Adrian Beltre vs. Michael Young: What Is the Best Choice For the Texas Rangers?

David Lynn@davidvlynnCorrespondent IJanuary 4, 2011

BOSTON - SEPTEMBER 22:  Adrian Beltre #29 of the Boston Red Sox hits a single in the second inning against the Baltimore Orioles on September 22, 2010 at Fenway Park in Boston, Massachusetts.  (Photo by Elsa/Getty Images)
Elsa/Getty Images

The biggest topic in Major League Baseball right now is the signing of Adrian Beltre.  In true Scott Boras fashion he has sold his client well and appears to be on the verge of another monster contract for one of his clients.

What appeared to be a competition between numerous teams, mostly from the AL West, has turned into one team on the verge of a contract. 

According to numerous sources, the Rangers and Beltre have agreed to terms on a six year $96 million deal for the hard slugging third baseman. 

At first sight, this appears to me to be a signing that will make it look like the organization is doing something, which is never a good reason for a signing.  It feels like missing out on Cliff Lee may be causing the Rangers to make somewhat of a rash decision.

I will concede that Beltre is an excellent fielder and a solid bat when he wants to be, but more on that later.

This deal just really doesn't make sense to me because I don't see Beltre as an upgrade in anything but home runs, and even that isn't a huge upgrade.

Beltre had one season of more than 30 home runs, and averages 21 home runs per season over his career.  Young, on the other hand, has averaged almost 16 in his 10 full seasons, which really isn't that many less.

So what about all the other numbers? 

Young averages more of almost everything else: Runs (+20), Doubles (+4), Hits (+40), RBIs (+4), Walks (+5), Average (+.025), and OBP (+.019).  Young is also good for an extra 100 or so at bats every season.

Young does average 10 more strikeouts, but again, that is with an extra 100 at bats. 

As for the great power numbers that Beltre supposedly is much better with, Young is slugging only .014 lower than Beltre.  That's right, 14 points and 5 home runs more per season.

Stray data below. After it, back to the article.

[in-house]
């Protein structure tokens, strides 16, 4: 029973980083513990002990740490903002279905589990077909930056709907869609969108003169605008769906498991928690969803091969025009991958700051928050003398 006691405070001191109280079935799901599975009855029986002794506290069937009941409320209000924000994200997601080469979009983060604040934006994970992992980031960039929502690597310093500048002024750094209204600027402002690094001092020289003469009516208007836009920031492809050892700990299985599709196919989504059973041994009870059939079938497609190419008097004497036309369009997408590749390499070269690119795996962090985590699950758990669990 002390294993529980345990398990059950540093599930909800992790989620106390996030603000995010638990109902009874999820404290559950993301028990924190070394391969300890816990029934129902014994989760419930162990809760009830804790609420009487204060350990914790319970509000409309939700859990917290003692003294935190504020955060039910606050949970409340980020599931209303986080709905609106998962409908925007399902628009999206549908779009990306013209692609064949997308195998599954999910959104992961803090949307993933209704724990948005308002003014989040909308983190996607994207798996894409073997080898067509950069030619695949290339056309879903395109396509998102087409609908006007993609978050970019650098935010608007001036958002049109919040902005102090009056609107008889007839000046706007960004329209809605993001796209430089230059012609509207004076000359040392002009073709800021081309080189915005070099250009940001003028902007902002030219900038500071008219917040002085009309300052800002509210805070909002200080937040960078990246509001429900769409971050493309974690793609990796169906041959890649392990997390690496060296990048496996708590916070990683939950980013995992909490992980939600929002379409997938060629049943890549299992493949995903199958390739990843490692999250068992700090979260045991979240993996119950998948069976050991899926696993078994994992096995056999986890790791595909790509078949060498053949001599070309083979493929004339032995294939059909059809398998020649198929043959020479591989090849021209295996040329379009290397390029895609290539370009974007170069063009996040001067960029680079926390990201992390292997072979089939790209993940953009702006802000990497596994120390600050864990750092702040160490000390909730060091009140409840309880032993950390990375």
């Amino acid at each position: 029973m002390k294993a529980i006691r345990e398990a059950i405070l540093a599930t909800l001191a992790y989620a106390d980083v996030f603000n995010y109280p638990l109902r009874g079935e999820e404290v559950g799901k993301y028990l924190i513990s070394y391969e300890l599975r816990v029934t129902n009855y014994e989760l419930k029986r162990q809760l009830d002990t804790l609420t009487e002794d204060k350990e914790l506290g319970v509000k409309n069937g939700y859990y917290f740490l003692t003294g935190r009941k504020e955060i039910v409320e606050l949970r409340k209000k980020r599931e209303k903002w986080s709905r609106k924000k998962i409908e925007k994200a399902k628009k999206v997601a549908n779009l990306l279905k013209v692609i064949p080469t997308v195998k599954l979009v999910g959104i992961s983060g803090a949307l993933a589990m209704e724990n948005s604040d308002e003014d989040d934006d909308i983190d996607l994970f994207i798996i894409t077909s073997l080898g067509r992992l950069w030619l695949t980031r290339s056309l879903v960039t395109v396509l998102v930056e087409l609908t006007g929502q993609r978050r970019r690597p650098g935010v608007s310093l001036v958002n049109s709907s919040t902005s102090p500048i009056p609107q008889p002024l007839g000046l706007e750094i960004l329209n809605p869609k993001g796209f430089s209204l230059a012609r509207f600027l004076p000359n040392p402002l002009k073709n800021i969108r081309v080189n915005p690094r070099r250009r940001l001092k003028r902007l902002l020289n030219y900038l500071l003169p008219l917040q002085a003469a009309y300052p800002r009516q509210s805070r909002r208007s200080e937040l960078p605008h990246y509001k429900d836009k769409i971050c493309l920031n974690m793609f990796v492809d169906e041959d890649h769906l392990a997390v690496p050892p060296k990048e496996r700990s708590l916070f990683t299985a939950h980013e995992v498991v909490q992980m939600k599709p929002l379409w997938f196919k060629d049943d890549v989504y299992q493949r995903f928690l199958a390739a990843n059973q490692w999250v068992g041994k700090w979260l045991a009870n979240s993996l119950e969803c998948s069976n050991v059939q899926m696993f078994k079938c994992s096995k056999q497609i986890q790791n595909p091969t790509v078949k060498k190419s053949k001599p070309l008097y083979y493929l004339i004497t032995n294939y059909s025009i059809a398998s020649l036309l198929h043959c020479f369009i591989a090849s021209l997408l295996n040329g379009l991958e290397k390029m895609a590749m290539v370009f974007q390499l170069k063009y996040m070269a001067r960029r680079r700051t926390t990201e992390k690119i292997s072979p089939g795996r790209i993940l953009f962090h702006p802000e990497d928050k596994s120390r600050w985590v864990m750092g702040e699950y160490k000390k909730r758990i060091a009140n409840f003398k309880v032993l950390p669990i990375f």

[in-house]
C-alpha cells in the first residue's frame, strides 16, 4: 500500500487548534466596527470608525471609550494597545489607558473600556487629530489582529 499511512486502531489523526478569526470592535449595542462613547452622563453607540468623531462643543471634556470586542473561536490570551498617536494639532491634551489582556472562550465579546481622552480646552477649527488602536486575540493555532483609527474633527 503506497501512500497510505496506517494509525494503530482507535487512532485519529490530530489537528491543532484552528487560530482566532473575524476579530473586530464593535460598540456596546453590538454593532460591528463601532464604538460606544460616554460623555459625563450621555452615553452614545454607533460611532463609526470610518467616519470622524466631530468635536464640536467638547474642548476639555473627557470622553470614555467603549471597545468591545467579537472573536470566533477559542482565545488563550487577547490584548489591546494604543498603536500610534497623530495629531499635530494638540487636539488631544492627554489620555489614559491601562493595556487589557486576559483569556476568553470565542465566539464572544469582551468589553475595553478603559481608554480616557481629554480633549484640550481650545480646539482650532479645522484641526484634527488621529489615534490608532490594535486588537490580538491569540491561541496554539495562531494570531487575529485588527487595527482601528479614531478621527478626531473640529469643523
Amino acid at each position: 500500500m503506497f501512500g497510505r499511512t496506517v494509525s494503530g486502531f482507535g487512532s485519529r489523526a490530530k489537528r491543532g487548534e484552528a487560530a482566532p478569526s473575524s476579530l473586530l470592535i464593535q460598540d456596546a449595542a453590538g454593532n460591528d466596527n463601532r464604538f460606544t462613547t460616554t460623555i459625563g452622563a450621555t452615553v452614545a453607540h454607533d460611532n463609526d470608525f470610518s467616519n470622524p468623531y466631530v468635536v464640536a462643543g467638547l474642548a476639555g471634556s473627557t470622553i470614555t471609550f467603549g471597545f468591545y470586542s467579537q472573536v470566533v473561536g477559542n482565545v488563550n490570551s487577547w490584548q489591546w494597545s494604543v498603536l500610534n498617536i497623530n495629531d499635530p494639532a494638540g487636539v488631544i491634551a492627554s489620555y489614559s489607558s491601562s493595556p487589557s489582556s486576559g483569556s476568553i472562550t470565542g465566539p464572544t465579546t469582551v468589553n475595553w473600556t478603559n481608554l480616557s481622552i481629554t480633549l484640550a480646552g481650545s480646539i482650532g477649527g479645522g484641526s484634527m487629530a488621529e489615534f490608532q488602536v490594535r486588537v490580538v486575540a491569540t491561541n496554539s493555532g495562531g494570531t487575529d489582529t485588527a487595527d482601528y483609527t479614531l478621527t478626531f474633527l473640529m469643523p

That must be worth $16 million a year.

So how about the stellar defensive numbers that make Beltre so desirable?

It is somewhat difficult to compare the two since Young only has two seasons as a third baseman, whereas Beltre has played there almost exclusively.  But lets just look at all the numbers for fun.

Young has played in about 320 fewer games than Beltre, or essentially two seasons worth.  However, he has more putouts, assists, and double plays, and not just by a little bit.  Some of that can definitely be attributed to his time playing up the middle, but what about as a fielder in general?

Young has almost 100 fewer errors having played essentially two extra full seasons.  He also has a career fielding percentage 21 points better than Beltre. 

Despite the fact that Beltre is supposedly a better fielder, he has almost twice as many errors in 320 fewer games and thus has a fielding percentage that is drastically lower.

Beltre does have one more gold glove than Young, but if Derek Jeter hadn't won so many because of his past, Young would likely have one or two more.

The biggest reason that I am against this deal is the intangibles.

Young is the consummate team leader who has repeatedly shown the team is more important than his own desires.  He has changed positions twice for the good of the team, and has offered to do so a third time because the team has asked him too.

Beltre, on the other hand, only plays well when he is in a contract year.  His two biggest years in home runs, RBIs, and average were in contract years.  The only two seasons he hit over .300 were those years.

Career bests in hits, runs, slugging percentage, etc...all in his contract years.

Now obviously Daniels, Ryan and Greenberg know more about baseball than I do, since they own the team, but the numbers just don't add up to me.

I prefer the team player to the selective hustler any day, and the numbers really aren't that impressive anyway.